The Bangladesh authorities must halt the imminent execution of a senior political leader who has been sentenced to death following a deeply flawed trial, Amnesty International said today.
“The people of Bangladesh deserve justice for crimes committed during the War of Independence. The continued use of the death penalty will not achieve this. It only serves to inflame domestic tensions and further divide a society riven by violence,” said Champa Patel, Amnesty International’s South Asia Director.
The Bangladesh Supreme Court today upheld the conviction and death sentence against Mir Quasem Ali, a key financier of the Jamaat-e-Islami party, after rejecting his review appeal. It follows an International Crimes Tribunal (ICT) judgement – a Bangladeshi court examining war crimes during Bangladesh’s 1971 War of Independence – that found Mir Quasem Ali guilty of committing crimes against humanity in November 2014.
Last week a group of UN experts urged the Bangladeshi government to annul the death sentence against Mir Quasem Ali and grant him a retrial, noting how the proceedings had reportedly been “marred” by “irregularities”.
Amnesty International and other leading human rights organisation have raised serious fair trial concerns about the ICT proceedings. These include denying defence lawyers adequate time to prepare their cases, and arbitrarily limiting the number of witnesses they could call on.
“The ICT proceedings have been marred by fair trial issues from the start. The death penalty is a cruel and irreversible punishment that will only compound the injustice of the proceedings. Those who suffered through the horrific events of 1971 deserve better than a flawed process. All executions must be halted immediately as a first step towards abolition of this punishment,” said Champa Patel.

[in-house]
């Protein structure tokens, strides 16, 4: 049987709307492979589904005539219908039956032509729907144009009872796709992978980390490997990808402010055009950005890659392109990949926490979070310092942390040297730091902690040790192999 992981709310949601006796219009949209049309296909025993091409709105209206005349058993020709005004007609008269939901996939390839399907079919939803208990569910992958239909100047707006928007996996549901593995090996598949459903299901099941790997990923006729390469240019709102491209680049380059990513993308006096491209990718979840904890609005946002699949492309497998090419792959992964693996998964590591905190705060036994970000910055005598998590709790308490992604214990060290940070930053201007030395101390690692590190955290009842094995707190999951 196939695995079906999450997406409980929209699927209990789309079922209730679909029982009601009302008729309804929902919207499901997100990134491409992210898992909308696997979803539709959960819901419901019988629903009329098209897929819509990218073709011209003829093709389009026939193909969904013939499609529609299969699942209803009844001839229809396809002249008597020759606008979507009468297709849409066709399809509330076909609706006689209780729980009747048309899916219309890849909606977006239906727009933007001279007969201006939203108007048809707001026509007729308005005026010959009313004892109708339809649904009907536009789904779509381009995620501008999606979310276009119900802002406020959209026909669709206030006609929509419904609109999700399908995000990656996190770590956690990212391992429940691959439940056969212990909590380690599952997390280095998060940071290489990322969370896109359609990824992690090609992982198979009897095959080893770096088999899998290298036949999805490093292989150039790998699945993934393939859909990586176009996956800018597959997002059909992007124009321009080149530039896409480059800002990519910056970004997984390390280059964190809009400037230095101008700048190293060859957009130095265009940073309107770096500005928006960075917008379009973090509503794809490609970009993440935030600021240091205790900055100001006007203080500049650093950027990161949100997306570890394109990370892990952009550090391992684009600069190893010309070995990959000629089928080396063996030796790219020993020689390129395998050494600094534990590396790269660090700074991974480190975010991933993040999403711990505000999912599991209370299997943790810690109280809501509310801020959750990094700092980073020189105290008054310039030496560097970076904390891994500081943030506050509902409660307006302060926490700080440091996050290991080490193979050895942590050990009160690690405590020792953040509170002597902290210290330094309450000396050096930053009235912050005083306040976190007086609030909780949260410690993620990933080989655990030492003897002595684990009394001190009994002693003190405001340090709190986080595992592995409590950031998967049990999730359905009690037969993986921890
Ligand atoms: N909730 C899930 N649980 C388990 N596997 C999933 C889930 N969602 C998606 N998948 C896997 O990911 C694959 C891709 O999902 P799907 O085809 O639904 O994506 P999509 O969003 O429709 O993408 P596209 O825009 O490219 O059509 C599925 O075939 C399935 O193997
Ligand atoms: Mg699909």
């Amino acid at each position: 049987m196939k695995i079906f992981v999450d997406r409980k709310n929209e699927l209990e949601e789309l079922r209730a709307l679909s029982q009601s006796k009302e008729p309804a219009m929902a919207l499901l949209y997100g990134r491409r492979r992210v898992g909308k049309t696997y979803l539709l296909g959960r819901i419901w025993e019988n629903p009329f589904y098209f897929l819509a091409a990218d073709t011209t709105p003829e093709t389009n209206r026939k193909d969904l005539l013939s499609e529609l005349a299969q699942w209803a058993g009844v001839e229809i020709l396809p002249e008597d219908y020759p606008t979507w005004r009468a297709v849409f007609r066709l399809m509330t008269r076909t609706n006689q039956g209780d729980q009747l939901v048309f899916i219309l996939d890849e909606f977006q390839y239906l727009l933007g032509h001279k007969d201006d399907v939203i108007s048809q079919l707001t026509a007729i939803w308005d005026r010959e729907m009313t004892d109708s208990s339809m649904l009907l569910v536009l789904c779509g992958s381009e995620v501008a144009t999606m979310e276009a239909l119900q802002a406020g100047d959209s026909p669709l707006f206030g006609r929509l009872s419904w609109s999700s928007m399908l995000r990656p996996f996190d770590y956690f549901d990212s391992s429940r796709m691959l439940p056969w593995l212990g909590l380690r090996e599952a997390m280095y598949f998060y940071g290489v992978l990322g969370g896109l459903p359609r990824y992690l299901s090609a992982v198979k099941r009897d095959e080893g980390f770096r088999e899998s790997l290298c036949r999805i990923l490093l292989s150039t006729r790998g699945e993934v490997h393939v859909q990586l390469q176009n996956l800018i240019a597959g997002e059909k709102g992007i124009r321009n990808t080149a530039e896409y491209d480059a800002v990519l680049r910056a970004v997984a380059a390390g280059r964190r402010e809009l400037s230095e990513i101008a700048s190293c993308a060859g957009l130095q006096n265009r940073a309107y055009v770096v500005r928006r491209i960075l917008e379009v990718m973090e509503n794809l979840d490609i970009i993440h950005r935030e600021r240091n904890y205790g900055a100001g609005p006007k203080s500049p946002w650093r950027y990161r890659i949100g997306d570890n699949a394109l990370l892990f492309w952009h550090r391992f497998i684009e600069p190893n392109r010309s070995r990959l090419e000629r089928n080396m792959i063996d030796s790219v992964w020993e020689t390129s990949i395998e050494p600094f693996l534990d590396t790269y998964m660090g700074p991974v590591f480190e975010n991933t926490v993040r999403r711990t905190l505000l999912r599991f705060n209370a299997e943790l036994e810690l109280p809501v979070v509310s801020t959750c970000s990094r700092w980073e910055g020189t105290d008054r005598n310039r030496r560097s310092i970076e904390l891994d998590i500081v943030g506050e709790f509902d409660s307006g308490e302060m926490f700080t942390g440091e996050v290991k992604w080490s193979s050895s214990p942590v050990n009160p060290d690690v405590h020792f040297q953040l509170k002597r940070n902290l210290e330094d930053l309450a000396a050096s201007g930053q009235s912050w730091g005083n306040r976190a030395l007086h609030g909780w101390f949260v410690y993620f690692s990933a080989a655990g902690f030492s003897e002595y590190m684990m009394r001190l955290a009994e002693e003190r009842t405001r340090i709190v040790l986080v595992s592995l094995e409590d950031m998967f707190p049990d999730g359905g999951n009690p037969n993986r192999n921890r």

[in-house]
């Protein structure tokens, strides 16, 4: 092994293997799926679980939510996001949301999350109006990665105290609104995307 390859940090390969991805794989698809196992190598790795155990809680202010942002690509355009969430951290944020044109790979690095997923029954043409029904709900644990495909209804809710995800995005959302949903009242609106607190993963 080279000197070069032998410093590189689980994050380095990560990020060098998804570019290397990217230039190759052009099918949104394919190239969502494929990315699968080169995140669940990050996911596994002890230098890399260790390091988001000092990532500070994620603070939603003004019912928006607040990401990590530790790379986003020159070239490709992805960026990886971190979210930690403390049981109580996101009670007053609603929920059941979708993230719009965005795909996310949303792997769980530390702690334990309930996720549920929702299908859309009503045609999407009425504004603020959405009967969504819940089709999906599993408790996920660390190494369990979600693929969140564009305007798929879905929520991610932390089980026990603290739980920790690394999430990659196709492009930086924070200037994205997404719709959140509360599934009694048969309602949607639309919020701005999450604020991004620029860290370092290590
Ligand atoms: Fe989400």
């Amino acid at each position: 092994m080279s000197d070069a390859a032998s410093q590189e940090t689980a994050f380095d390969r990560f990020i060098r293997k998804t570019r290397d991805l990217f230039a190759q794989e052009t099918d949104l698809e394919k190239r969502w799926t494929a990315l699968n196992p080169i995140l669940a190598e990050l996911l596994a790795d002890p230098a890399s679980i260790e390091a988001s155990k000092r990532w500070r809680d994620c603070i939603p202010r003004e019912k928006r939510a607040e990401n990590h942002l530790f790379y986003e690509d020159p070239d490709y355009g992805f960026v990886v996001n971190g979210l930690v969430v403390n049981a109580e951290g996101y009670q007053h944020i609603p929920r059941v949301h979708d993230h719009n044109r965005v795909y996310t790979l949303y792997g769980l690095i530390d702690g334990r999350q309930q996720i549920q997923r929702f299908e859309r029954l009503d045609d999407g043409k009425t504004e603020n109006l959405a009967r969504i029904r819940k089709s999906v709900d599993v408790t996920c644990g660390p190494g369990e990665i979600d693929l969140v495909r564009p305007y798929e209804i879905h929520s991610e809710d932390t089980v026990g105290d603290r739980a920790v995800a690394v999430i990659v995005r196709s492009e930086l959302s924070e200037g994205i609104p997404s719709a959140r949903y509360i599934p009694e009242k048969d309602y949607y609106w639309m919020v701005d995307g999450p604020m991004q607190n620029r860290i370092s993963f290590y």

The organisation also fears for the fate of Mir Ahmed Bin Quasem, Quasem Ali’s son and a member of his legal defence team. Mir Ahmed Bin Quasem was arrested without a warrant by men in plainclothes on 9 August. He has been held incommunicado ever since, and has not been charged with any crime.
“On the International Day of the Disappeared, the Bangladesh’s authorities must promptly, thoroughly, and effectively investigate the enforced disappearance of Mir Ahmed Bin Quasem,” said Champa Patel.
The ICT is a Bangladeshi court set up by the Government in 2010 to investigate mass scale human rights violations committed during the Bangladeshi 1971 Independence War. Amnesty International welcomed the Government’s move to bring those responsible to justice, but insisted that the accused should receive fair trials without recourse to the death penalty. The proceedings of the Tribunal in previous cases were marked with severe irregularities and violations of the right to a fair trial.
Five people sentenced to death by the ICT have so far been executed since 2013. In 2016, Amnesty International has recorded a total of eight executions in Bangladesh, including the hanging on 10 May of Motiur Rahman Nizami who had been sentenced to death by the ICT.
Amnesty International opposes the death penalty in all cases without exception regardless of the nature or circumstances of the crime; guilt, innocence or other characteristics of the individual; or the method used by the state to carry out the execution. The organization campaigns for total abolition of capital punishment.
Source: Amnesty International